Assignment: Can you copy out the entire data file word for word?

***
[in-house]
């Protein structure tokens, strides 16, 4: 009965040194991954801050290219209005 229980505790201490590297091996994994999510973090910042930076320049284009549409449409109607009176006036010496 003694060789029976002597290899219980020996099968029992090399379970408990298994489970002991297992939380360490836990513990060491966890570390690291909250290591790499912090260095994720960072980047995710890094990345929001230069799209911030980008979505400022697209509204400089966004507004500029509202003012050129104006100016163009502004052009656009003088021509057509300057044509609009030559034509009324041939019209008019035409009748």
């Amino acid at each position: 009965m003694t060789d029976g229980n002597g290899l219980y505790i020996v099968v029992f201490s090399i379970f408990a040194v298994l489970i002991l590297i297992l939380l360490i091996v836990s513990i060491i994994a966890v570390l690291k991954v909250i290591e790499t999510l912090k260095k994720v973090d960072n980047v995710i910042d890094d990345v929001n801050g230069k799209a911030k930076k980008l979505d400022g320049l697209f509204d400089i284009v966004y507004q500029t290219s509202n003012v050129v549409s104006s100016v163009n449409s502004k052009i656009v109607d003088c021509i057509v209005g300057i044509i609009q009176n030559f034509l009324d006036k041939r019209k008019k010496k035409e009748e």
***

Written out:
[in-house]
């Protein structure tokens, strides 16, 4: 009965040194991954801050290219209005 229980505790201490590297091996994994999510973090910042930076320049284009549409449409109607009176006036010496 003694060789029976002597290899219980020996099968029992090399379970408990298994489970002991297992939380360490836990513990060491966890570390690291909250290591790499912090260095994720960072980047995710890094990345929001230069799209911030980008979505400022697209509204400089966004507004500029509202003012050129104006100016163009502004052009656009003088021509057509300057044509609009030559034509009324041939019209008019035409009748």
């Amino acid at each position: 009965m003694t060789d029976g229980n002597g290899l219980y505790i020996v099968v029992f201490s090399i379970f408990a040194v298994l489970i002991l590297i297992l939380l360490i091996v836990s513990i060491i994994a966890v570390l690291k991954v909250i290591e790499t999510l912090k260095k994720v973090d960072n980047v995710i910042d890094d990345v929001n801050g230069k799209a911030k930076k980008l979505d400022g320049l697209f509204d400089i284009v966004y507004q500029t290219s509202n003012v050129v549409s104006s100016v163009n449409s502004k052009i656009v109607d003088c021509i057509v209005g300057i044509i609009q009176n030559f034509l009324d006036k041939r019209k008019k010496k035409e009748e």